Wednesday. Woden's day. The day between Tyr's day and Thor's day. The middle of the week. Humpday. It's all downhill from here, baby.
I've awakened this Humpday with a grab bag of cases, each of moderate interest, but none with enough meat to fully satisfy. So today, readers, it's tapas. Small plates for you. Mangia.
First plate: Personal Jurisdiction. The Utah Court of Appeals recently issued an interesting opinion that applied the U.S. Supreme Court's recent gallimaufry of opinions in J. McIntyre Machinery, Ltd. v. Nicastro, 131 S. Ct. 2780 (2011).
In Gardner v. SPX Corp., 2012 WL 503722 (Utah. Ct. App. Feb. 16, 2012), the plaintiff's husband, a truck driver, was killed on his employer's loading dock when a vertical dock leveler fell on him. Plaintiff alleged that the control box was defective. It had been designed and made by a Canadian company. A Delaware corporation had an ownership interest in the Canadian company, but they were separate companies and all of the corporate formalities had been been observed, so no veil piercing could occur.
The control box manufacturer made its boxes based on the specifications of another Canadian company to which it sold the boxes. That company, in turn, sold the boxes to another Canadian company, which then sold the boxes to a US company that incorporated the boxes into dock levelers. Plaintiff argued that the Canadian control box manufacturer knew that the majority of dock levelers incorporating its component ultimately were sold in the United States to US users, particularly in the West.
The court held that this was not enough to meet the minimum requirements inherent in the due process concept of "fair play and substantial justice." The court analyzed the various opinions in Nicastro, observing that the "Court splintered on the question whether, in products liability cases, and especially products liability cases involving foreign defendants, the United States is more properly regarded as a 'single market' or fifty separate markets, each subject to a different authority." 2012 WL 503722 at *5. Focusing on the lack of "purposeful availment" of the forum's laws, the Utah court held that the Canadian control box manufacturer ("Schneider Canada") had not purposefully availed itself of the benefits of Utah law:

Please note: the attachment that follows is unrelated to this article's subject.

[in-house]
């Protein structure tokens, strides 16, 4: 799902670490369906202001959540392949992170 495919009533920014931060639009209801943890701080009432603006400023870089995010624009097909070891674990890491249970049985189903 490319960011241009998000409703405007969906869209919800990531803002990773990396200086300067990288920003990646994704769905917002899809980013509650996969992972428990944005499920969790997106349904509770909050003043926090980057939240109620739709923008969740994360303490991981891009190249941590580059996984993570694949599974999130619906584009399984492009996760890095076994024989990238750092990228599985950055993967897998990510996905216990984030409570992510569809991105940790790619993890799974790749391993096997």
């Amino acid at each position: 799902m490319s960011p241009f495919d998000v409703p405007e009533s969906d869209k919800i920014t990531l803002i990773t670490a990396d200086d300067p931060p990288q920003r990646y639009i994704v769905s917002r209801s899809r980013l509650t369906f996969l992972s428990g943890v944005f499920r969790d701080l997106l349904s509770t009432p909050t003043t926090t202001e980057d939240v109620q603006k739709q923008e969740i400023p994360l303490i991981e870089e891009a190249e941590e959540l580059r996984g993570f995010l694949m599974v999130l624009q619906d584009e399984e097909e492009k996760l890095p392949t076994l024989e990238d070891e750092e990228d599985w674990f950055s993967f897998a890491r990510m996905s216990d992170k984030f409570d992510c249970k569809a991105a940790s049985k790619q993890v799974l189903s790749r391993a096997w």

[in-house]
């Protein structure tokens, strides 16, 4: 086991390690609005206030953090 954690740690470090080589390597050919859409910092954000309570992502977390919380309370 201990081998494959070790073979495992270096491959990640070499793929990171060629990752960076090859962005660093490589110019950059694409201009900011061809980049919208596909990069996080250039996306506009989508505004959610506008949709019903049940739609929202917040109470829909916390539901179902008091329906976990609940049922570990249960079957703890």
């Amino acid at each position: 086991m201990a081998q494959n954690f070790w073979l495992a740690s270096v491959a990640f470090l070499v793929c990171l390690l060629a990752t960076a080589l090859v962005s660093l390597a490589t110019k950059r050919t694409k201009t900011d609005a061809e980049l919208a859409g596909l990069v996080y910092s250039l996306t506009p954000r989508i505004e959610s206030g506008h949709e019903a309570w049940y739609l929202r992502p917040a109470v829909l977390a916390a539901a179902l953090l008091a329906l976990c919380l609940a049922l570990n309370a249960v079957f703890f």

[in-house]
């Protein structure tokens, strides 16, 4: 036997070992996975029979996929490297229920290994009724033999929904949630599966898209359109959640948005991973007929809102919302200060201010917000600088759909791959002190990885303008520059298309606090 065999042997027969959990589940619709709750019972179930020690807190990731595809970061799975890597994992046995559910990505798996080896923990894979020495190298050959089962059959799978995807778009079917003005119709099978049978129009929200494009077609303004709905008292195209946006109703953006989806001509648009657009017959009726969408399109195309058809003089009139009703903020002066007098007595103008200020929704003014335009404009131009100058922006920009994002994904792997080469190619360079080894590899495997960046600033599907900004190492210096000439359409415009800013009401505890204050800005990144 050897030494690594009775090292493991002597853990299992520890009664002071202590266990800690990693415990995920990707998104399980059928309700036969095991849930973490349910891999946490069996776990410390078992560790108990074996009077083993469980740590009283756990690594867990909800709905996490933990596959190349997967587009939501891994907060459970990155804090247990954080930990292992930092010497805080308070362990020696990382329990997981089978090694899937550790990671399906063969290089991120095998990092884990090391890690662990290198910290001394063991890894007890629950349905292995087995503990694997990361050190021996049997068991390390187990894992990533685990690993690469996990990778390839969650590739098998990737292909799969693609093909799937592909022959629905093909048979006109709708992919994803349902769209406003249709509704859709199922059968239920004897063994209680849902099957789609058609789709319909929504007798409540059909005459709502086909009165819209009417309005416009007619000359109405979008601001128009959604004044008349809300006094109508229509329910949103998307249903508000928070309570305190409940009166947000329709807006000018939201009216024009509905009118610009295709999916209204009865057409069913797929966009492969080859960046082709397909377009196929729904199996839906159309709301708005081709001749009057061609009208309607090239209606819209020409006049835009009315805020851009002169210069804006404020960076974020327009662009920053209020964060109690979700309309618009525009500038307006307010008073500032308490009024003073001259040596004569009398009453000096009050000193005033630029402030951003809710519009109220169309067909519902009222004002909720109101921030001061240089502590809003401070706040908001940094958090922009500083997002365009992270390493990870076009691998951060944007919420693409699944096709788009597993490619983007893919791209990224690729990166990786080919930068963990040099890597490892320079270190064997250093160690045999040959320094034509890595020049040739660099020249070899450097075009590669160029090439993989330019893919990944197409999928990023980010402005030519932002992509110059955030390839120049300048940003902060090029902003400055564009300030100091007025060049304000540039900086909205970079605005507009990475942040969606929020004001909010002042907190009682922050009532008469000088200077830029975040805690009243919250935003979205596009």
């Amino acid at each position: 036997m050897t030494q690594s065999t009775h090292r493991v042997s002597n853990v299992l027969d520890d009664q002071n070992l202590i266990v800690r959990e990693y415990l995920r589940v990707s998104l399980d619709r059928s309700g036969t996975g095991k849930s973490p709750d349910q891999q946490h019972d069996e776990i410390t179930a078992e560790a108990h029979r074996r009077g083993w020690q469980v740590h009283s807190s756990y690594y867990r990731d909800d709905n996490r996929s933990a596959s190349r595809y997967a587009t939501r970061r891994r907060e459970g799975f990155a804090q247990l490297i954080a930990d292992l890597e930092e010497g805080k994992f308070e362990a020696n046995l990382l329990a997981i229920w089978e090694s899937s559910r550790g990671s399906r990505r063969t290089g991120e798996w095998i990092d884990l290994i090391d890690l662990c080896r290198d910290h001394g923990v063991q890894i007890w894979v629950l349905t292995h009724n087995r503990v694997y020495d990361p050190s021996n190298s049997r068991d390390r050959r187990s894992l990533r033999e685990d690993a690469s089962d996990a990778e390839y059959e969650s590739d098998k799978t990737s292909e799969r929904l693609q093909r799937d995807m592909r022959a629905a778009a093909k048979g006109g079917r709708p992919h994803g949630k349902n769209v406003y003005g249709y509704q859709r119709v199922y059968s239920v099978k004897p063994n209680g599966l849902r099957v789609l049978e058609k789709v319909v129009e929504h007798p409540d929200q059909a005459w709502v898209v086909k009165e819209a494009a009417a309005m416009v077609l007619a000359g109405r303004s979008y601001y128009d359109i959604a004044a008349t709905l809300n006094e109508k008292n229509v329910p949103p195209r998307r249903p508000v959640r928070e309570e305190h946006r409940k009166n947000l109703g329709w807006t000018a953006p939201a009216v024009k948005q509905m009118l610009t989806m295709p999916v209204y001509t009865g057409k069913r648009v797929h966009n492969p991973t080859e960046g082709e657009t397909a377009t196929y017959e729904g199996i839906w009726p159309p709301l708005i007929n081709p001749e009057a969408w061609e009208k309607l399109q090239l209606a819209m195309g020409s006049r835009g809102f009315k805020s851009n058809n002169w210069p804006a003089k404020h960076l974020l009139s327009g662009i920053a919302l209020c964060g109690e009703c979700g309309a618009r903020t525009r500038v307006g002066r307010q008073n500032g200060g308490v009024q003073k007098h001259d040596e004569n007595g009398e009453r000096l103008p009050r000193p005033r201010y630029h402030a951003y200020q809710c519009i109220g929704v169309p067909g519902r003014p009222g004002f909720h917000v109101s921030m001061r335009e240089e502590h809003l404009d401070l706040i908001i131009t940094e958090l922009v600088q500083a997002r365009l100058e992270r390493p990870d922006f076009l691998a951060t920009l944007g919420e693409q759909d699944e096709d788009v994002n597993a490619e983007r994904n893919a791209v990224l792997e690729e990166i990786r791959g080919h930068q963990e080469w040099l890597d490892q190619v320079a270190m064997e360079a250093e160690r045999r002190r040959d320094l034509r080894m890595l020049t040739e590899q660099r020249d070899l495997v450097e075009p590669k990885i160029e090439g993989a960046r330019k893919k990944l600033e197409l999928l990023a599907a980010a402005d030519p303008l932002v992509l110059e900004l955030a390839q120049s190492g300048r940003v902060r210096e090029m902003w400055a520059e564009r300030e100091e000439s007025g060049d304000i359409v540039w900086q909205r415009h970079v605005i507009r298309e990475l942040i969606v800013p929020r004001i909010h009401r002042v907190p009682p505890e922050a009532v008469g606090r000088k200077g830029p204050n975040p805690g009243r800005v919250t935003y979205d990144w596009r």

We conclude that, under the foregoing authorities, Schneider Canada lacks the requisite minimum contacts with the State of Utah. Schneider Canada is located and operates in Canada; it maintains no offices, owns no property, and has no employees in Utah. Schneider Canada manufactured the control box in question in Canada and sold it to a Canadian distributor. . . . Schneider Canada did not purposefully avail itself of the Utah market. It did not take active steps to sell its products in Utah. Although it was aware of potential sales in the United States, it neither advertised in Utah nor sent sales representatives to Utah. In short . . . the record does not show "special designing for Utah's market, advertising in Utah, establishing channels for providing regular advice to customers in Utah, or marketing the product through a distributor who has agreed to act as a sales agent in Utah." And although this was not as isolated a sale as occurred in [Nicastro], the record here does not show "special state-related design, advertising, advice, marketing or . . . special effort by the [Canadian] Manufacturer to sell in [Utah]."
Id. at *6 (citations omitted).
The court also focused on two other facts, which are interesting: regional sales, and the nature of the product as a component:
In addition, Schneider Canada's "knowledge of the mere possibility that its product might be taken into a region of the country in which Utah is located is not sufficient" to subject it to Utah's jurisdiction. Finally, unlike [the manufacturer in Nicastro], Schneider Canada "was a component-part manufacturer with 'little control over the final destination of its products once they were delivered into the stream of commerce.'"
Id. at *7 (citations omitted). The Utah court affirmed the dismissal of the Canadian control box manufacturer.